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Marketing to Millennials: Our Top Tips
Bex Pearce

Bex Pearce

Published Friday 25th October 2019

 

Carswell Gould offers their top tips for marketing to the largest living generation - the Millennials…


In the ever-evolving world of marketing, knowing how to target your audience and understanding their day to day lives is key. As a Millennial, I’m all too aware of how savvy I am to marketing but then how does a brand get my attention?

Millennials are the most lucrative market and the demographic every brand wants to charm but, unlike the parent generations of Gen X-ers and Boomers, traditional advertising is a lost cause for this elusive and unpredictable market. With emails being ‘ghosted’, dwindling attention spans and diverse buying behaviours, winning over this generation is no easy task.

Nevertheless, evolving is all part of the industry and Carswell Gould accepts the challenge. Stereotyping will get us nowhere though, so we’re simply going to objectivise them instead; here are our top tips:

 

1. Authentic content is empowering

Millennials spend an average of 25 hours per week online, all whilst craving content-driven media. Websites, blogs and social media empower the online community as there is always something to relate to. Liking, sharing, pinning, tweeting, snapping and commenting on these findings is simply a way of imparting a sense of empowerment and wisdom to others in the online community. And what do they all have in common? Authentic content.

 

2. The power of word of mouth

Authentic content and word of mouth go hand-in-hand. For brands that want to successfully reach Gen X-ers and Y-ers, they simply need to speak their language. People of any age will perk up when hearing or reading words that could have come from the mouths of their peers, as these messages warrant comfort and trust.

Electronic word of mouth is equally as powerful, with young shoppers’ attitudes being inspired by others they know online or even strangers who share their interests on social networks (whatever happened to stranger danger?). These trusted ‘advisors’ are carried everywhere they go. Ultimately, when you offer your audience content they are proud to share with others, you’re building a real brand-consumer relationship.

 

3. Review matter

 With word of mouth come reviews - lots of them. Millennials are an intelligent bunch, a polished product description is unlikely to sway sceptical shoppers over a blasé review on TripAdvisor. Consumers trust real-life experiences more than a business’ claim, therefore developing an authentic (there it is again) human brand presence can go a long way in earning customers’ and clients’ trust. However, it should be mentioned that these efforts must be coupled with the intention of earning more reviews because, unless your business truly makes a really positive or negative impact, reviews are hard to come by.

 

4. Organically made for them

I’ve found Millennials can be a tad bitter about earning less than previous generations (whether that’s due to the economy or their “treat themselves” mentality). So, we find it’s best to attract them by content being written in such a way they believe it is created for them and not their wallet. Being transparent and honest builds that key brand-consumer relationship which relies on trust. Millennials need to believe you would never deceive them or be ‘too pushy’.

 

5. Experiences

It’s all about experiences. Previously the media would influence us to believe that buying ‘things’ would make us happier, but that just simply isn’t the case anymore. The media romanticises Millennials wanderlust passion and often attributes these desires to be more worldly compared to past generations. In fact, this is one of the few ‘positive’ stereotypes ascribed to millennials.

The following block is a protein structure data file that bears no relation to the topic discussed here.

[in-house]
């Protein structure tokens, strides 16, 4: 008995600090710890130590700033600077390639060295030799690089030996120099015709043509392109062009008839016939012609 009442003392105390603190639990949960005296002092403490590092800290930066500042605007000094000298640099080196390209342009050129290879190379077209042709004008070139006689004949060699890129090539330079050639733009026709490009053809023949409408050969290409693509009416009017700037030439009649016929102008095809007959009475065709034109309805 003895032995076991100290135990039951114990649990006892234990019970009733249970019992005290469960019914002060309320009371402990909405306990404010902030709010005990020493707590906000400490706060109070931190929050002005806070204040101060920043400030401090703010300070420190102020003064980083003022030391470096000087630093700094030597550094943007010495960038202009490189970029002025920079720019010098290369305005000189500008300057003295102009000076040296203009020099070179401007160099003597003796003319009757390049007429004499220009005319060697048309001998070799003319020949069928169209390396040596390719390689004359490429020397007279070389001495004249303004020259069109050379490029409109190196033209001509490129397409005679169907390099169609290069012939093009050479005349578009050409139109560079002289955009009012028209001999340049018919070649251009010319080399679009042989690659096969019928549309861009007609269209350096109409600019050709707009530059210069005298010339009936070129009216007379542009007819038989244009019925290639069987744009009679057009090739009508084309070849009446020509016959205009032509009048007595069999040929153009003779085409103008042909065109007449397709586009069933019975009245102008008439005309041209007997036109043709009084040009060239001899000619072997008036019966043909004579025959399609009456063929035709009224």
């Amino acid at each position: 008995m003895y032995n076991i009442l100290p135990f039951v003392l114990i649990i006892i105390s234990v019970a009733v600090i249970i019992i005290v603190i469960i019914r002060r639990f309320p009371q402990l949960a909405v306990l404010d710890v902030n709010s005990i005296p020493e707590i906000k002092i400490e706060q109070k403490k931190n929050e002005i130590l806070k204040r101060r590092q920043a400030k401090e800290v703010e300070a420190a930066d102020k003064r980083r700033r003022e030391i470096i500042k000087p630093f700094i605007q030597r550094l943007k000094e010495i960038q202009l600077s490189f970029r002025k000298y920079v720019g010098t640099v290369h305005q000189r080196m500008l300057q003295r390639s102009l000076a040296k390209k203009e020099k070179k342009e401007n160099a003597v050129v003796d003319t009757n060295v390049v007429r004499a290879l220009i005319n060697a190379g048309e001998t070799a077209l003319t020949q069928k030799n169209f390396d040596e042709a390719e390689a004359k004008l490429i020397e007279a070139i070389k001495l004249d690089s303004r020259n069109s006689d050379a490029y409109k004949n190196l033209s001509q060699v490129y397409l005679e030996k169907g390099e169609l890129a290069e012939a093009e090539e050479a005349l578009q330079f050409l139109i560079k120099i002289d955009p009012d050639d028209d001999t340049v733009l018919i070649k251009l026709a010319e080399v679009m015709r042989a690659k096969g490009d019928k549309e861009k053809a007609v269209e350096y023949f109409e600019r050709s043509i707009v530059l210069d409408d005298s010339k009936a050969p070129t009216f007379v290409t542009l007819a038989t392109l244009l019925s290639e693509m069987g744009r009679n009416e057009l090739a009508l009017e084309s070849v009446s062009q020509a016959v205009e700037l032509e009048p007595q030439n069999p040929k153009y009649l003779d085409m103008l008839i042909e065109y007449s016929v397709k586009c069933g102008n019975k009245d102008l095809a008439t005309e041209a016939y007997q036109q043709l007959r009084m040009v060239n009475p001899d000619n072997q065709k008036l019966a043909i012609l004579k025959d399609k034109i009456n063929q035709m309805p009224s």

However, manufactured and inorganic experiences can’t fool this generation either. Instead, the brand should facilitate and enhance what customers are already doing. This is irrespective of age. Memorable experiences should be at the forefront of marketers’ minds whoever the customer is. Living a happy and worthwhile life is far more desirable than material items.

 

6. Optimise content for social media

This one may seem super obvious but it is important to get right. Creating brand experiences is one thing, but constructing these experiences to be truly picturesque and video-worthy is where the winner gains all the attention battles. In our mobile-first world, a photo can be enhanced within minutes of an experience unfolding and shared and re-shared via a social network.

For marketers, this unlocks one of the most powerful, yet most difficult channels to tap, word-of-mouth. As opposed to old methods filled with clickbait and trickery, the onus is on marketers providing value that comes in the form of picturesque opportunities for their consumers to capture and share. Because, after all, no one knows you were there unless the evidence is posted on social media. Right?

 

7. Find alternatives to traditional ads

If it hasn’t become clear already, traditional advertising is a no-go. However, there are still ways to reach this tricky generation. If you have the budget, influencers are another effective way to reach new audiences. Influencers don’t always have to have a huge status to make an impact. However, micro-influencers can bring new eyes to your products as well. For example, we assisted Go!Southampton with a campaign to promote Southampton as a great place for families to visit. This involved a group of parenting bloggers sharing their experience across their social media sites. The campaign was a success and reached over half a million people.

Do you need help promoting your business? Or, have a marketing campaign you need professional support with?

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